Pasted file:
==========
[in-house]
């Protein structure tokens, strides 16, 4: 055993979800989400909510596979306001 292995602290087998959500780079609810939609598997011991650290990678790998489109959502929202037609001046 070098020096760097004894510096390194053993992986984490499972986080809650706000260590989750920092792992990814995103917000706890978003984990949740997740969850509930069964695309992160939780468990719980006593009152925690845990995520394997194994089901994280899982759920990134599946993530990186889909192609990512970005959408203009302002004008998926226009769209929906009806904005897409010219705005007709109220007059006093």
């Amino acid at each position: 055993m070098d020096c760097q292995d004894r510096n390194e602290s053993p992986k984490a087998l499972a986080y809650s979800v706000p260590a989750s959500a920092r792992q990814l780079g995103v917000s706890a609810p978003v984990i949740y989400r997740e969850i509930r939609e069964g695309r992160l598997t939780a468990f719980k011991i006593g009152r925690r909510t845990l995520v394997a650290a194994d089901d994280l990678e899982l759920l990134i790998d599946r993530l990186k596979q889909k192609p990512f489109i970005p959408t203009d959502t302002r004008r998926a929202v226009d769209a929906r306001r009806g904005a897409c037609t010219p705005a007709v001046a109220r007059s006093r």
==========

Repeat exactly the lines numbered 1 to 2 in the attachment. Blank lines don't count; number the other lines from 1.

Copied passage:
[in-house]
């Protein structure tokens, strides 16, 4: 055993979800989400909510596979306001 292995602290087998959500780079609810939609598997011991650290990678790998489109959502929202037609001046 070098020096760097004894510096390194053993992986984490499972986080809650706000260590989750920092792992990814995103917000706890978003984990949740997740969850509930069964695309992160939780468990719980006593009152925690845990995520394997194994089901994280899982759920990134599946993530990186889909192609990512970005959408203009302002004008998926226009769209929906009806904005897409010219705005007709109220007059006093």